Freshman David Micevski prepares to hit a forehand in a singles match during an NCAA men's tennis match against the South Alabama Jaguars at the Eccles Tennis Center, Saturday, Feb., 13, 2016. (Chris Samuels, Daily Utah Chronicle)

Sophomore David Micevski has been playing tennis since he was five years old, and it shows.

“My dad was playing recreationally, he took me to watch him when he played a friend, and I started liking the game from the first moment, and I told him that I wanted to play tennis,” Micevski said. “He took me to the club the next time and spoke to the coaches, and that’s how my whole tennis thing started.”

As he practiced, grew older and began playing better, Micevski — a native of Skopje, Macedonia — shot to the top of the rankings in his home country. As a junior player, Micevski captured seven Macedonian junior national championships.

“Being the best player every year is not an easy thing to achieve, because in every tournament the pressure is on your shoulders, because you’re expected to win the tournament,” Micevski said.

Pressure doesn’t seem to faze Micevski. With college coaches — including Utah men’s tennis head coach Roeland Brateanu ­— watching, Micevski toppled Domagoj Bilijexko of Croatia, ranked No. 62 at the world at the time, 6-4, 2-6, 7-5 in the first round of the 2014 European Junior Championships.

“He won a round, and played a guy, [Jaume Munar], who lost in the finals of the junior French Open, and he played a really close match with him, and I was really impressed,” Brateanu said. “I got in touch with him through social media, and visited him, and was able to convince him to come.”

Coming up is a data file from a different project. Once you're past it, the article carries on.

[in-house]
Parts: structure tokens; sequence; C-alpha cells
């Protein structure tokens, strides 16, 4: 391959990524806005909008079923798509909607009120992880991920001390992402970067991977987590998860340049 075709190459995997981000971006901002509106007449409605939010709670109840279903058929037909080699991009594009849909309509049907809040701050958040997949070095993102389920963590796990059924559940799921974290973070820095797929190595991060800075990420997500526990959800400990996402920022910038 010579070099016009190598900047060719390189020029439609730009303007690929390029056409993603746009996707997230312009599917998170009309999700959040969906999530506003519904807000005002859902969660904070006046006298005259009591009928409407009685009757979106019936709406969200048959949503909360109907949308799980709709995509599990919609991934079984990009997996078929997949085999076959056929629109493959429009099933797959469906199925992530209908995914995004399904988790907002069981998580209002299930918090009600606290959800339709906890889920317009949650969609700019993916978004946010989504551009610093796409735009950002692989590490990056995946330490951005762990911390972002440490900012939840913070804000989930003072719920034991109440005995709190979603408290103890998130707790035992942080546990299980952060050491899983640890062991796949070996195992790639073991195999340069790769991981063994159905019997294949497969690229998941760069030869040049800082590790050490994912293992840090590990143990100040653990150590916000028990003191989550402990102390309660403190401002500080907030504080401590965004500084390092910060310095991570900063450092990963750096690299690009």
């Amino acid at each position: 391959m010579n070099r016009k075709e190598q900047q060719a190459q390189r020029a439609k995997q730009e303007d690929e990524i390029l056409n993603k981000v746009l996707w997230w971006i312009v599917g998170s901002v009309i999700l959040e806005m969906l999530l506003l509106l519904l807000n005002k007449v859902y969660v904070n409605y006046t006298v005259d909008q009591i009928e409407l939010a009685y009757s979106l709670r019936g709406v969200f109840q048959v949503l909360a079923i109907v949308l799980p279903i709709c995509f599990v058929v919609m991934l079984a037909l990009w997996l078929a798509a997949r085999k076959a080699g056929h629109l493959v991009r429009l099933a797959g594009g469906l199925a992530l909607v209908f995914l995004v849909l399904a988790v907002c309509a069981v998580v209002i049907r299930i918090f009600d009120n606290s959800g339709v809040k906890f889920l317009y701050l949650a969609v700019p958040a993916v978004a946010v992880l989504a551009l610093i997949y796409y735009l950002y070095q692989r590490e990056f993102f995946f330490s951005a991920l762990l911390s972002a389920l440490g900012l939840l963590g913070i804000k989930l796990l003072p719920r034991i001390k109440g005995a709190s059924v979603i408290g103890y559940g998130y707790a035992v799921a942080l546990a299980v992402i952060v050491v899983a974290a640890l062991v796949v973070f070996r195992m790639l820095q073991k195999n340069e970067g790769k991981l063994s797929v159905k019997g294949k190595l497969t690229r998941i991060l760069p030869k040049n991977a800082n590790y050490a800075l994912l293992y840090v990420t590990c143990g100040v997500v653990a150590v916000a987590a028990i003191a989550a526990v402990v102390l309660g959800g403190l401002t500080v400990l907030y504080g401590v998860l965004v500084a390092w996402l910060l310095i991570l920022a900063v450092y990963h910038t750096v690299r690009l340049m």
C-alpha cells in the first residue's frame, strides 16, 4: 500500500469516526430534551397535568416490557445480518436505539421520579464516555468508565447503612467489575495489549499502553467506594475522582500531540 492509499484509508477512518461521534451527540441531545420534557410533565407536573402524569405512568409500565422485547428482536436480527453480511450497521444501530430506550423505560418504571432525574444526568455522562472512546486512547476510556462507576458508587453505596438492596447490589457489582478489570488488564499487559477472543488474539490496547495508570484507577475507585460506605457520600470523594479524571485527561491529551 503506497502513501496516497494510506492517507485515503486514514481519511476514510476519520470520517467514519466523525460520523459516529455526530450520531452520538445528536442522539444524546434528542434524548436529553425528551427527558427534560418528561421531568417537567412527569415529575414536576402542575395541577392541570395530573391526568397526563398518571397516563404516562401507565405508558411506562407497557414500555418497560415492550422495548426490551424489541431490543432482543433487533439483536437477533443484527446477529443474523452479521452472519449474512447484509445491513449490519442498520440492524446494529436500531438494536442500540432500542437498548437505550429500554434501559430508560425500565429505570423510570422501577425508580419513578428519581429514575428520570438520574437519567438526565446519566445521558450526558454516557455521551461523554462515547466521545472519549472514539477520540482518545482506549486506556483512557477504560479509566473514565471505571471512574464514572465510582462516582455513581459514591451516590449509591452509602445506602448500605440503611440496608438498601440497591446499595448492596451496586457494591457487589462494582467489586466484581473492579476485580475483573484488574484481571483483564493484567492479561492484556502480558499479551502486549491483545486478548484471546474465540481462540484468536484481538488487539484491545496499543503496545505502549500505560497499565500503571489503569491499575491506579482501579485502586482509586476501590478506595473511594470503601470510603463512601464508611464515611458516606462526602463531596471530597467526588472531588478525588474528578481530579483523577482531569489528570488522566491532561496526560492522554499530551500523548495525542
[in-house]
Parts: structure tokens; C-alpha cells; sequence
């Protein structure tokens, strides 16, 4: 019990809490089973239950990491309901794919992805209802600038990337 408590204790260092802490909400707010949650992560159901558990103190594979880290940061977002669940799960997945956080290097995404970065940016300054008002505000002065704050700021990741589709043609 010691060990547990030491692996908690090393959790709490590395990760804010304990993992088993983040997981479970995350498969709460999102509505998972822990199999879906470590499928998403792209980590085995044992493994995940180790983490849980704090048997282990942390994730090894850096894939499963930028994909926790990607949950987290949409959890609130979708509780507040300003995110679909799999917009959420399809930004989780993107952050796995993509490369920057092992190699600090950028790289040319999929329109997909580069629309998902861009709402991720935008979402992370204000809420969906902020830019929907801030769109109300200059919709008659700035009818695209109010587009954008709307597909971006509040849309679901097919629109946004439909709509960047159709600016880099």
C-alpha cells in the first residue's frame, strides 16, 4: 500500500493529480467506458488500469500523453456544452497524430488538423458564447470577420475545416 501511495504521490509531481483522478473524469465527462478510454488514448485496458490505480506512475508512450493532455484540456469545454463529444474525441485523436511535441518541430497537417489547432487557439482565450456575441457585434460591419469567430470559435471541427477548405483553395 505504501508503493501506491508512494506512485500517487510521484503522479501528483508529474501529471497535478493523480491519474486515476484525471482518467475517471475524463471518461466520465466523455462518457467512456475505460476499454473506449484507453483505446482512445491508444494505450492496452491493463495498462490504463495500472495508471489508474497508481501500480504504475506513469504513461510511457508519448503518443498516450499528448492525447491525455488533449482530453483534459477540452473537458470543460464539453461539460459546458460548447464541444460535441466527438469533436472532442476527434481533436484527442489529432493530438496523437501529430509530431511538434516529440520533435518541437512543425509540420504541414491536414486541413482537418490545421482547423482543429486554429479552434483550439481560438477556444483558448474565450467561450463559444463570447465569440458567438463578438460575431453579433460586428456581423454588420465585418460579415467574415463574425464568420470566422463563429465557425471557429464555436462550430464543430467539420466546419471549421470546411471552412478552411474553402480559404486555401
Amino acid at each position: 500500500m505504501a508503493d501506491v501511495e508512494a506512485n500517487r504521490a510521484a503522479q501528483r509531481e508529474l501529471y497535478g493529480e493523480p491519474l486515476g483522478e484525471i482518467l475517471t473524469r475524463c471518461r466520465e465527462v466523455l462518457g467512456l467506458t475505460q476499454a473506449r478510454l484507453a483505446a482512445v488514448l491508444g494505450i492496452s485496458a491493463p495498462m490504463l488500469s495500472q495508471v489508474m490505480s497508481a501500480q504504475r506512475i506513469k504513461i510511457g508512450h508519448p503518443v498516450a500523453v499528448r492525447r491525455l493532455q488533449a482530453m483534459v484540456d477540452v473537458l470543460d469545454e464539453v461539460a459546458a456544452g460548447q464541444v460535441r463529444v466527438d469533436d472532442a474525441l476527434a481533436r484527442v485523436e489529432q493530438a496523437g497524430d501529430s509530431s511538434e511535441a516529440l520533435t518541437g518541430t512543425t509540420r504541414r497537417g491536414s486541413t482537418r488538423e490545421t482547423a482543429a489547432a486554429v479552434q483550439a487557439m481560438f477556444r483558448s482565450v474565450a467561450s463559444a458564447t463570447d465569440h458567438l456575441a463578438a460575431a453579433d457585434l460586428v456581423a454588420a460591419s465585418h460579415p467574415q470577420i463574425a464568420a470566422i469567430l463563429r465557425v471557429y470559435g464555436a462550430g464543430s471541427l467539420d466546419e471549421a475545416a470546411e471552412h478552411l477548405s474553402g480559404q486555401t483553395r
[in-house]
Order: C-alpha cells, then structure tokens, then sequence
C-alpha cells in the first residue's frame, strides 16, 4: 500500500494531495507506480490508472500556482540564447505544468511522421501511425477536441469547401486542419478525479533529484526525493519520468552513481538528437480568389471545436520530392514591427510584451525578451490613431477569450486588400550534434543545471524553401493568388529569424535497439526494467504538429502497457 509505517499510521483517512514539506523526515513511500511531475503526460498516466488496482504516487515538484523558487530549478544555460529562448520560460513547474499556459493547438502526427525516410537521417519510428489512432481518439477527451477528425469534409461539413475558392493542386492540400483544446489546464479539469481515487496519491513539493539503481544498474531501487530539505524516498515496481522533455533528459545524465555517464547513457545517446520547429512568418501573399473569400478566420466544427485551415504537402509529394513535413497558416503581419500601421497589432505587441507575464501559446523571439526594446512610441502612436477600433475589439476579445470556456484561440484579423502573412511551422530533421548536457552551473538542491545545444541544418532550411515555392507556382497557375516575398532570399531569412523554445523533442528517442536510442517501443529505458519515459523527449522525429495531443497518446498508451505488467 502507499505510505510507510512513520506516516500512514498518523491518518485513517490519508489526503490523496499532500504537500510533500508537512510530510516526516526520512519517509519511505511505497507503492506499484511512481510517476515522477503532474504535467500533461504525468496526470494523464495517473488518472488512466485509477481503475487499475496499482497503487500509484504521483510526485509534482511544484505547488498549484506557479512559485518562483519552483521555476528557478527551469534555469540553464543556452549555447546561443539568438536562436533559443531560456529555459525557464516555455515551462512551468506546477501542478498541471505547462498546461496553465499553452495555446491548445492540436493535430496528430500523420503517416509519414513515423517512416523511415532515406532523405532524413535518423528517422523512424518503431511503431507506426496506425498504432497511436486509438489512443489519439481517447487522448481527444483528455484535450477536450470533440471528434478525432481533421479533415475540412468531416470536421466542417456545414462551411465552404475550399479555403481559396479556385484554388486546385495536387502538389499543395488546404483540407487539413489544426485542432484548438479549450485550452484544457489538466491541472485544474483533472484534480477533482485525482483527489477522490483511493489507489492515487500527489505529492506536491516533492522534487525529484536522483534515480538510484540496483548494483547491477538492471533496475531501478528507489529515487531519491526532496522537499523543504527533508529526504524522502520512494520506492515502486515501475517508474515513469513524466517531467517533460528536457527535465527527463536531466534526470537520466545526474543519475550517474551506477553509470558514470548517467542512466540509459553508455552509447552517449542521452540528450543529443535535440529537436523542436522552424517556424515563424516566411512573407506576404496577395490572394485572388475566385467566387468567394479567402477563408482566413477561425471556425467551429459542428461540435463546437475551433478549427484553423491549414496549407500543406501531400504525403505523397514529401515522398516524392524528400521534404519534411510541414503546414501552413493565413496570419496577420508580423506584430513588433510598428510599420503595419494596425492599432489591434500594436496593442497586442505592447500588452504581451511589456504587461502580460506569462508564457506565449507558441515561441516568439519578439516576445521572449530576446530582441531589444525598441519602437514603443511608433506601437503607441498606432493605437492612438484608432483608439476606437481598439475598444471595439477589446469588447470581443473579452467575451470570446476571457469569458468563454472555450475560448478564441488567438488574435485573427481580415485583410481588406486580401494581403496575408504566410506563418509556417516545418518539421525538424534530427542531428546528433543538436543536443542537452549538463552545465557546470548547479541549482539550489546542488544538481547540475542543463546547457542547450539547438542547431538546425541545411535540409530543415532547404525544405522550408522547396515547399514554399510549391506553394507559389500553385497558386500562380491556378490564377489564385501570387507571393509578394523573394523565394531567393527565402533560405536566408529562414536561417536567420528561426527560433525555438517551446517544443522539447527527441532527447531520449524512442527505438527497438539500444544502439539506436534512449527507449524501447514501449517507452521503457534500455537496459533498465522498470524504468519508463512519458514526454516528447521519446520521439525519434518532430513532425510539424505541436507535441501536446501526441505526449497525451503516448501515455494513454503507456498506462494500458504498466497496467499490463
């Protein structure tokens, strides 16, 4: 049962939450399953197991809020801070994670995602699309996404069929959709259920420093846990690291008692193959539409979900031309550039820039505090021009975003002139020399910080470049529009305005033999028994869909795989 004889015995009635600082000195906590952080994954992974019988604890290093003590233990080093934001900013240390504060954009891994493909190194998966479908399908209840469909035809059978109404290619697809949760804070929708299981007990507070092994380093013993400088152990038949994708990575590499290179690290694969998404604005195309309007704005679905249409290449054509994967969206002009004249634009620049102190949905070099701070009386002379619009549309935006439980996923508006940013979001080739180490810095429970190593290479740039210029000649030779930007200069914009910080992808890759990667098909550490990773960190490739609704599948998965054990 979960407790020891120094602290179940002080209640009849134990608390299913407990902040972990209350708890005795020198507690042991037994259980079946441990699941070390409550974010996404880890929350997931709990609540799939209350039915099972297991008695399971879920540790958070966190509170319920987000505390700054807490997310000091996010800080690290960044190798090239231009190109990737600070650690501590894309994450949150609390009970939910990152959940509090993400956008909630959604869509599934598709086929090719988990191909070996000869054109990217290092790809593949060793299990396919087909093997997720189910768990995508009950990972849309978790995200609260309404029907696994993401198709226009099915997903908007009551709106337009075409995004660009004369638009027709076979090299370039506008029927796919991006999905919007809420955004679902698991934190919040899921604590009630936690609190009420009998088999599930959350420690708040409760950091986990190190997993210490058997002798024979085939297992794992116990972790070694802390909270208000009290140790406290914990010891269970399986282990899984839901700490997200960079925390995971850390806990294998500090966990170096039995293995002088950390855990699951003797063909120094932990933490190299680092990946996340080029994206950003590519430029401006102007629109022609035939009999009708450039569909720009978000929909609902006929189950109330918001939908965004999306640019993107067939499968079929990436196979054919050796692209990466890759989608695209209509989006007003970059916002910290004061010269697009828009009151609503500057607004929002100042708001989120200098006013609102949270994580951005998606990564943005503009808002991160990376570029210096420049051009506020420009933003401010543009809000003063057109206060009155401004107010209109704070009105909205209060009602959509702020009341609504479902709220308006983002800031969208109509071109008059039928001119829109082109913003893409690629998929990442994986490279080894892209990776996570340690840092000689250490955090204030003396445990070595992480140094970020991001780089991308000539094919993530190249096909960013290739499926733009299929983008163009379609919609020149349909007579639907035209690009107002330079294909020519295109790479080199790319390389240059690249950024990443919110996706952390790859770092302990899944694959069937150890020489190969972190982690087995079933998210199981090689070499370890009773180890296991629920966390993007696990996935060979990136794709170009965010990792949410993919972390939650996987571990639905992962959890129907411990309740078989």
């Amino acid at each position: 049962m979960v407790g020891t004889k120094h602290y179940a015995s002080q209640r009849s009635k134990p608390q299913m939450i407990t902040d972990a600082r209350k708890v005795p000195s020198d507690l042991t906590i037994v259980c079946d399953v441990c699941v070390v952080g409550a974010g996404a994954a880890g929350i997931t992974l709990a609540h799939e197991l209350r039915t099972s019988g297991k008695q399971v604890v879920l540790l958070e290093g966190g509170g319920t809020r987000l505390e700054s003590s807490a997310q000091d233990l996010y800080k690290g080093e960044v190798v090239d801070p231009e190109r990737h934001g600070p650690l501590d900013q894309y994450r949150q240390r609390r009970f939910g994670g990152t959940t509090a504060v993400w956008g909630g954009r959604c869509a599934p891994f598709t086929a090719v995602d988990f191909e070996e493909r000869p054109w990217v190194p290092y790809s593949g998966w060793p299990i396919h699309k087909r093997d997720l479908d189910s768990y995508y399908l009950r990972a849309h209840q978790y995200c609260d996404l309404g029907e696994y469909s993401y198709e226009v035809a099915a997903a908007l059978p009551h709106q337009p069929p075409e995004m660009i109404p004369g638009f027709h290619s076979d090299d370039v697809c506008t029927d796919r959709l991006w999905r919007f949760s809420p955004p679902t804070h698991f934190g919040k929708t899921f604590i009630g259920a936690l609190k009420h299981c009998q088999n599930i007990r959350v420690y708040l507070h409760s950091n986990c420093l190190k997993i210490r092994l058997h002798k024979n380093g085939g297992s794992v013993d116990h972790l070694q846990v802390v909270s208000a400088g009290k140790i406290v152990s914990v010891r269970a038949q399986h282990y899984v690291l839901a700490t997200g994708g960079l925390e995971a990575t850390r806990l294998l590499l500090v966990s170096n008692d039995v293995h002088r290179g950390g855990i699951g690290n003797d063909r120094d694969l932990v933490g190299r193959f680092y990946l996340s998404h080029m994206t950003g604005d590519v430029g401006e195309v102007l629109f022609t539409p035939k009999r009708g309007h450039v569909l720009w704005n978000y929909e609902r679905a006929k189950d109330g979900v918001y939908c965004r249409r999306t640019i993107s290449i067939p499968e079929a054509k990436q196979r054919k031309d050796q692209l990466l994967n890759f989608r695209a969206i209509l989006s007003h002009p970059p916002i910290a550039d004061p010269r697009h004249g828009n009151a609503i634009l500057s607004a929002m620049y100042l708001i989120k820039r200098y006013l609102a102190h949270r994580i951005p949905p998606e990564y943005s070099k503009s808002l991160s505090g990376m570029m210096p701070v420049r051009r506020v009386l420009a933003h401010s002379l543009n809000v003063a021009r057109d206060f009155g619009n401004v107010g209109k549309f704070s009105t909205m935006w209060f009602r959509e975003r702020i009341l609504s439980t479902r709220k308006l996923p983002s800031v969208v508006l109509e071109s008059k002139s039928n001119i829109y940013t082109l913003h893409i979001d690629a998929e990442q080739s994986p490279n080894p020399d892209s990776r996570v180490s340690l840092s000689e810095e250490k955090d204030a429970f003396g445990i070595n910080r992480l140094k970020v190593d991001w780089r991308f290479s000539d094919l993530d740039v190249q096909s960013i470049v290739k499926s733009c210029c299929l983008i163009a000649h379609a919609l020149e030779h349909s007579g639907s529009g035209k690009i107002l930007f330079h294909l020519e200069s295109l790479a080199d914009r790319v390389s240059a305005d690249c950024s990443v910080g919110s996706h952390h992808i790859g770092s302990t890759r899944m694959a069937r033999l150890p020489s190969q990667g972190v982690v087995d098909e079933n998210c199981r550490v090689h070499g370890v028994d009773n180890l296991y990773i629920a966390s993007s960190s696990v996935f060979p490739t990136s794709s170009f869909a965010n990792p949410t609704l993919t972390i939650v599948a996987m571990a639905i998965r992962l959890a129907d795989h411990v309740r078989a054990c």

Brateanu knew from the first time that he saw Micevski’s game that he was an elite player.

“I was obviously very impressed with his game,” Brateanu said. “He was a very strong forehand, and he’s a good athlete. But most importantly, he’s a very, very tough competitor, and I think that was the one thing that stuck out.”

Micevski hails from a country of approximately two million people, so it took some adjustment to feel comfortable in the U.S., but Micevski eventually settled in.

“The facilities in [Macedonia] are not even close to the facilities here [at the U], Micevski said. “[In Macedonia] there are not very many coaches that can improve your game, [and] there are not many players you can practice with.”

Micevski arrived in Utah in January, just in time for the start of the 2016 season.

“Due to some factors, [Micevski] ended up coming in January, so we didn’t have the fall to prepare with him,” Brateanu said. “It’s always a tough thing to come in midway through a year. You already have a group of guys that have worked hard and have been through things together, so he had a little bit of a disadvantage and had to kind of prove himself to the guys.”

And prove himself he did.

Micevski’s first regular season collegiate match came in January 2016, when Micevski defeated Vasco Valverde of the University of San Francisco, 7-6 (4), 6-4. Micevski would not lose until eleven matches later. Micevski’s favorite match from last season was when he defeated Stanford’s David Wilczynski, ranked #56 in college tennis, 6-3, 6-3.

“He did an unbelievable job in his first year to come out and win at number two and three in the lineup, not only in region, but also in the Pac-12,” Brateanu said. “He was very impressive.”

To get to the level of play that he is at today, Micevski needed some help adjusting to the college game.

“Back home, we play mostly on clay courts, and since I came here to play on hard courts, it’s not an easy transition,” Micevski said.

Clay courts offer a slower pace than the frenzied action of the hard courts, and Micevski had to get used to that, which he did. However, there are still plenty of things left for him to work on.

“The one thing that he’s improved, and that he still needs to continue to improve, is his understanding of the game,” Brateanu said. “Understanding what he needs to do to beat the other guy across the net. Right now he did a good job of executing what we asked him to do, and the next step for him will be to learn that so that he can do that on his own, so he can start seeing strengths and weaknesses of his opponent better.”

Micevski is back for his sophomore season, and he has one goal in mind.

“The main goal for this season is to make the NCAA [tournament], that’s our team goal and it’s my goal, too.”



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